Each night the lights burned through that ship
From all the cabins where we lay -
The only darkness in our hearts.
Along the decks more lights were strung.
On either side, a lighted cross;
And in between the funnels too -
But that was huge, on fire with light.
And every hour through the air
Our course was charted to the world,
And friend and enemy were told
That we were, at their mercy, safe.
So on we sailed, through submarines
Which marked blood-coloured brilliance in
Their fish-surrounded periscopes.
Yet had to pass us by. And far
Off the huddled convoys moved,
Dark ships that showed no life.
Our helmets had been put away
With other junk in barracks bags,
Lest, boarded by the enemy,
We might seem honest soldiers. I
Had Henry James and Herbert Read:
The Spoils of Poynton, was it? - and
Something about the need to be
A poet and an anarchist,
For I, of course, was both. Also
A pile of other books to tide
Me to Australia, should that be
Where they shipped us. All the voyage
We ate mean food and murmured at
Complacent officers, who strolled
About with nurses and who had
Distanced themselves from us. The dice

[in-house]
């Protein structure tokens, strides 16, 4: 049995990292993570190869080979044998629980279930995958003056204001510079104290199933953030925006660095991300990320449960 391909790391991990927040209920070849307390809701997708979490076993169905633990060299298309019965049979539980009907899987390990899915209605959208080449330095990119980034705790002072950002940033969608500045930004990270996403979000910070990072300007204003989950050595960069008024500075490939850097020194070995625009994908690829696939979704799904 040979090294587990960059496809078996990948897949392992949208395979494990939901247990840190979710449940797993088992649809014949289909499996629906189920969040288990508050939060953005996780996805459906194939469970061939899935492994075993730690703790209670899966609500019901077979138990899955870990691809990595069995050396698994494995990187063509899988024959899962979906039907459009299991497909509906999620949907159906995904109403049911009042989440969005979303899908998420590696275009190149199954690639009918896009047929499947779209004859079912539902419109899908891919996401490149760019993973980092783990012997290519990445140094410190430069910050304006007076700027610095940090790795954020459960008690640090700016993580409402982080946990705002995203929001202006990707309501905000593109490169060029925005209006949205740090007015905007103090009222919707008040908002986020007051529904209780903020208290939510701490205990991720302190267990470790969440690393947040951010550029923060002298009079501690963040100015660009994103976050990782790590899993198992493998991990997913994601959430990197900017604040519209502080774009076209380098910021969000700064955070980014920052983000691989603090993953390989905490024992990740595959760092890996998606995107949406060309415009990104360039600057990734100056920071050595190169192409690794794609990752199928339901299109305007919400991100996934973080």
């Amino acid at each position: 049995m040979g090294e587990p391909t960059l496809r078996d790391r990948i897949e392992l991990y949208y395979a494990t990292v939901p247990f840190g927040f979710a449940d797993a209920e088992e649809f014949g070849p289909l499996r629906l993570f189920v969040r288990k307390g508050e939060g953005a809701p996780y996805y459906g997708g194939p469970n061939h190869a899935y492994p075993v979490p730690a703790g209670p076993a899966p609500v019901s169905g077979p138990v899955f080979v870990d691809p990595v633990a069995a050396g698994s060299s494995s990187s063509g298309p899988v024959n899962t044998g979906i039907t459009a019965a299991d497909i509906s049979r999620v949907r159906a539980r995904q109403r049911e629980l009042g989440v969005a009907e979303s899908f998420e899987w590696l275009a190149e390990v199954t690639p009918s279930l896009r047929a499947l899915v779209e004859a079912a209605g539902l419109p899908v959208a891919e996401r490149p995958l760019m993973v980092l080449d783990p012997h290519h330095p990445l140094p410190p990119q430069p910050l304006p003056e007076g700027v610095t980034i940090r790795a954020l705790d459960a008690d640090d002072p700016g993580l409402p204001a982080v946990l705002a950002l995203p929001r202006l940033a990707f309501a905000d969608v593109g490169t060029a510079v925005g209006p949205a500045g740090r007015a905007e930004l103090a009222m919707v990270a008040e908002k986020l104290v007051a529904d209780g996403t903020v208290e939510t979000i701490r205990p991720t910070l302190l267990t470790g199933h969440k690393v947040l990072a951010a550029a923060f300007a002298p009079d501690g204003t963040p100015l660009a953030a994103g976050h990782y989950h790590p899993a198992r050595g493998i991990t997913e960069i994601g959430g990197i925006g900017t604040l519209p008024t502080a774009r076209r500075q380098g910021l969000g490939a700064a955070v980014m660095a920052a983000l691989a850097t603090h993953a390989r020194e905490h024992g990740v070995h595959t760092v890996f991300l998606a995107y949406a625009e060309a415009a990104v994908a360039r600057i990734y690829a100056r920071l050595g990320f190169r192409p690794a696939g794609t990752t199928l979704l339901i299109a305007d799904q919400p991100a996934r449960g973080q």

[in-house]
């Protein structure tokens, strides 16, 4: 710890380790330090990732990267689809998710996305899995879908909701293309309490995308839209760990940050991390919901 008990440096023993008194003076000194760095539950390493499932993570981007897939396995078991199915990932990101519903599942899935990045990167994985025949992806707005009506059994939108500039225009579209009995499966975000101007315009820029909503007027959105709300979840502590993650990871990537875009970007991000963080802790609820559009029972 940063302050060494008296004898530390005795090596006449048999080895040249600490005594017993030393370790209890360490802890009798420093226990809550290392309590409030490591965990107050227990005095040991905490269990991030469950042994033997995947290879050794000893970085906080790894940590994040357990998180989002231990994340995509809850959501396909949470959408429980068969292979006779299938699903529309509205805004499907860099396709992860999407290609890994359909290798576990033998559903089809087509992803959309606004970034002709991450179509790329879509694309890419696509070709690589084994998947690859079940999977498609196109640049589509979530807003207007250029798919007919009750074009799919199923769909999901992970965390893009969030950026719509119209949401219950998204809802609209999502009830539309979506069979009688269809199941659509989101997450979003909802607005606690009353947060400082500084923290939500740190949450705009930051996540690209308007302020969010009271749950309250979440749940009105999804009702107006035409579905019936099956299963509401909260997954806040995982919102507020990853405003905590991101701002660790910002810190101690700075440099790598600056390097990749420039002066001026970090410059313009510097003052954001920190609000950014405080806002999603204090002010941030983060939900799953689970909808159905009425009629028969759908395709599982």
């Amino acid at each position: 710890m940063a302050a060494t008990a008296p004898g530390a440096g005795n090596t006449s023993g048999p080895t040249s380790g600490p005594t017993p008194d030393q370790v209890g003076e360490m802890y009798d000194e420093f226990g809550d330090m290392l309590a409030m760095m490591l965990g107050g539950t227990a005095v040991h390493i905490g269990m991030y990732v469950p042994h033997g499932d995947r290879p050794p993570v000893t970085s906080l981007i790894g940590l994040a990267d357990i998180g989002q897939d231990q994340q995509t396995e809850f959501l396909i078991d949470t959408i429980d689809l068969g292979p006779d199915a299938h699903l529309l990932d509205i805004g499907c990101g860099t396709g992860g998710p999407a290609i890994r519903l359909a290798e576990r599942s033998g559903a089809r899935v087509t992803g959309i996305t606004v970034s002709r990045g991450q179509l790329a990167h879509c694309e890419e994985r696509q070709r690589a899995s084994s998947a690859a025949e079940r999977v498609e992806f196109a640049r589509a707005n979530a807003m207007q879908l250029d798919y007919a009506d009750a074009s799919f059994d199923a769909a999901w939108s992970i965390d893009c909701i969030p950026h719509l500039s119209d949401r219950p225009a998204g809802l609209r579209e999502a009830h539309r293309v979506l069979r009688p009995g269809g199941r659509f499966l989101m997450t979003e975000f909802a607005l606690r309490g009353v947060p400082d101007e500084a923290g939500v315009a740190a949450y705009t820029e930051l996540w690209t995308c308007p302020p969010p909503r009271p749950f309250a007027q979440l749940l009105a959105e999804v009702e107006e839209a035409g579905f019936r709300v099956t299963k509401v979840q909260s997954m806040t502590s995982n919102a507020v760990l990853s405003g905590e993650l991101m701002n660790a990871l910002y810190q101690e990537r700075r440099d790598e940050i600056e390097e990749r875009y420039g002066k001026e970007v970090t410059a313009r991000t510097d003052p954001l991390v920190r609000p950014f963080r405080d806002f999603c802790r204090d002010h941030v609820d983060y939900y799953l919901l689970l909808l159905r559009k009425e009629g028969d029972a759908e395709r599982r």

Would rattle and the cards would fall.
We bought fake Coca-Cola at
The seldom-opened store. And smoked
And smoked. And wrote those tragic letters.
Strange ship, so aptly named, which bore
Me from America to this
Iron-bound rusty kingdom, where
The war goes on between the rich
And poor, fought in the books and schools,
And where the huts we lived in have
Shambled to slums and chicken-coops.
On, on we sailed. Off Ireland, we
Were fired on, struck, the dummy shell
Missing the red cross by a foot
And lodging near the boiler. Some
Thought they might have died. But I
Laughed that they had mistaken us
For a target. Was it a sign,
That white ship lighted each night through?
Those crosses red for love? Yes,
I suppose it was, but not
Seen then. And now? Where is that ship,
Which ferried frightened men to death?
Where are those soldiers now, who diced
And drank and swore and wept, who shared
The weight of all my books, dividing
Them between their barracks bags, so
I might have them with me? Kind
Soldiers, prized in retrospect,
Who bored me then so much, despite
Their friendliness. May God be good
To them, alive or dead. The lights
Around the cross be theirs forever.